Baking Homemade Gluten-Free Breads:

If you’ve been unsatisfied with the gluten-free options available to you in pre-made or frozen breads at the grocery store, take heart! Making your own homemade gluten-free bread is the answer!

Even if you’ve never baked a loaf of bread in your life, you can bake gluten-free bread that tastes like real, soft and delicious bread and you’ll never have to settle for store-bought or hard, frozen gluten-free loaves again.

The reason why it doesn’t take an expert bread maker to make gluten-free bread is because all of the laborious steps involved in coaxing and babying gluten breads into life are absent in the making of gluten-free yeast bread. The steps are quicker and simple, and start-to-finish you can make a gorgeous loaf of gluten-free bread in about 2 hours.

The keys to remember about baking gluten-free bread are these:

  • There is no kneading or punching down of the dough
  • There is no second rise
  • Shape the breads before rising
  • Don’t over-work the dough
  • You may use quick rise yeast for even faster rise times
  • Check the temperature of your bread before removing it from the oven or bread machine – make sure it has reached 205 – 210° F or it’s not quite done baking

Blog 2 Photo - bread-temp

The absolute easiest way to gluten-free bread nirvana is by using a bread machine with gluten-free setting. Older machines didn’t offer the gluten-free option, and were pre-programmed for all the settings necessary to exercise gluten into holding its shape. Those same settings are actually counter-productive in baking gluten-free breads, which is why a gluten-free setting is so helpful.

However, it is possible to program some machines for your own gluten-free setting. If doing so, set your machine to a 20-minute mix cycle, a 45-minute rise cycle and a 60-minute bake cycle for a 2-pound loaf.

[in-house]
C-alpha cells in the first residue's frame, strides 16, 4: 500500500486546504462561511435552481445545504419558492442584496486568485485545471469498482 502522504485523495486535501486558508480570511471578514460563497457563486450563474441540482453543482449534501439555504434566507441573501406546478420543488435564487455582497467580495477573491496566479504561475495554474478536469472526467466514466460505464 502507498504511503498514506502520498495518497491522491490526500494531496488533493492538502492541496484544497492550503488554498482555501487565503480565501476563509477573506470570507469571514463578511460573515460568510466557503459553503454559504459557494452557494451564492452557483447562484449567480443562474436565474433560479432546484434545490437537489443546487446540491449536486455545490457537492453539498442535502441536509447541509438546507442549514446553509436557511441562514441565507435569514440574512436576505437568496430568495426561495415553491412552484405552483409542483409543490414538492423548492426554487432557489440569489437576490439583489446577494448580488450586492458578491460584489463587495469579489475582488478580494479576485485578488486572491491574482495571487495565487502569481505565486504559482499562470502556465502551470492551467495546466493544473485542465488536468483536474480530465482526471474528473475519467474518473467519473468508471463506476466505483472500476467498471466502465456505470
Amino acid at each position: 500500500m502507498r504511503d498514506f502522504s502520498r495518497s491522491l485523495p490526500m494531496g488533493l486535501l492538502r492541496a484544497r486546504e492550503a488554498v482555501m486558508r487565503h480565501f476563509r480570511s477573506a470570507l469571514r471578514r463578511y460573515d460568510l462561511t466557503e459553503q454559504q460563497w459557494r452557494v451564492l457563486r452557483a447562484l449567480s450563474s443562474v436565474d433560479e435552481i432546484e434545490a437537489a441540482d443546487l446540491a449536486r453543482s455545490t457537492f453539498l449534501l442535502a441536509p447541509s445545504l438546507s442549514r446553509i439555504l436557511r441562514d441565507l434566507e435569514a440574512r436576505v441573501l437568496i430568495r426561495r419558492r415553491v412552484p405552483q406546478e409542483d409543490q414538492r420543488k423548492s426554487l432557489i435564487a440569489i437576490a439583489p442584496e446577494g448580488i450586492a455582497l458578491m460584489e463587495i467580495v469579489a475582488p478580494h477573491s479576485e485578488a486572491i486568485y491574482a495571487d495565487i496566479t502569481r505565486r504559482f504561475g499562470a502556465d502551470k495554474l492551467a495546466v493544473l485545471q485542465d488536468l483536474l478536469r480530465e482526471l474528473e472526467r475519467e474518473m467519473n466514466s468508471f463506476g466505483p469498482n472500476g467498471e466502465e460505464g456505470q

With any bread maker, the liquids should be at room temperature and go into the pan first, followed by all dry ingredients and lastly by the yeast, poured into a well in the center of the dry ingredients.

The Zojirushi Home Bakery Virtuoso® Breadmaker may become your best friend in gluten-free baking. It bakes a beautiful 2-pound loaf with an easy and reliable gluten-free setting and two mixing paddles for even distribution of dough.

Anything from gluten-free green tea bread to brown rice bread to raisin bread is possible … and easy with this machine. It even makes cakes and can mix pizza dough or other shaped bread dough for you to bake in the oven.

I actually travel with my bread maker so that I can have fresh-baked gluten-free bread with me wherever I am, and I don’t have to worry about clean up or a contaminated kitchen space. I regularly bake homemade bread in my hotel rooms and enjoy soft sandwiches or breakfast bread for several days.

The most important thing to remember about going gluten free is that it’s not about deprivation – it’s about delicious new and healthier possibilities. Doing more cooking at home may seem overwhelming at first, but you’ll soon find it is a more economical, nutritious and safe way to live gluten free. Feeding your family home cooked meals is also a wonderful way to spend more time together. Remember that your kitchen is your safe haven and be sure to keep it well stocked with ingredients to favorite recipes so you are always able to bake up something yummy!

 

*Wild rice is not actually rice, but is prepared in the same fashion and is a wonderful alternative to rice in the same dishes.

This entry was posted in From gfJules by Jules Shepard. Bookmark the permalink.

About Jules Shepard

Jules Shepard is Associate Editor of Living Without’s Gluten Free & More and she has authored three highly-regarded published books and numerous e-books on gluten-free living and cooking. Jules also hosts a popular podcast (The Gluten Free Voice), personally pens the #1 Gluten Free Blog (as voted in the 2016 Gluten Free Awards), and runs gfJules, an award-winning gluten-free flour company. She can be found at gfJules.com and @THEgfJules on Twitter, @gfJules on Facebook and Instagram, and Jules Shepard on Google+ and Pinterest.

7 thoughts on “Practical Solutions for Gluten Free Diets and How Zojirushi Products May Help With a Gluten Free Lifestyle

    • Hi Vi,
      I’m gluten and dairy-free as well. The suggestions I give in this article should all work well for your diet, but feel free to go to my recipe blog to search through hundreds more recipes, all gluten and dairy-free. There are several recipes which work well in the Zojiurushi bread maker, and of course hundreds of others of all different kinds. I don’t think you’ll find you’re missing anything!
      Happy baking!
      ~jules

  1. Hi jules,

    On a BB-CEC20 would you use the “Rise 1” @ 82.4˚F or “Rise 3” @ 100.4˚F for a Rise Cycle in a gluten-free bread program?

    Thanx!
    Michael

    • Hi Michael,

      We generally advise customers to skip the first rise due to the stir down. (The stir down deflates the dough). After the third rise, there’s no stir down so when the bread is risen, the unit switches to bake. This advice is given hoping that the loaf should have a nice rise during the baking cycle.

      We hope this information helps.

      Zojirushi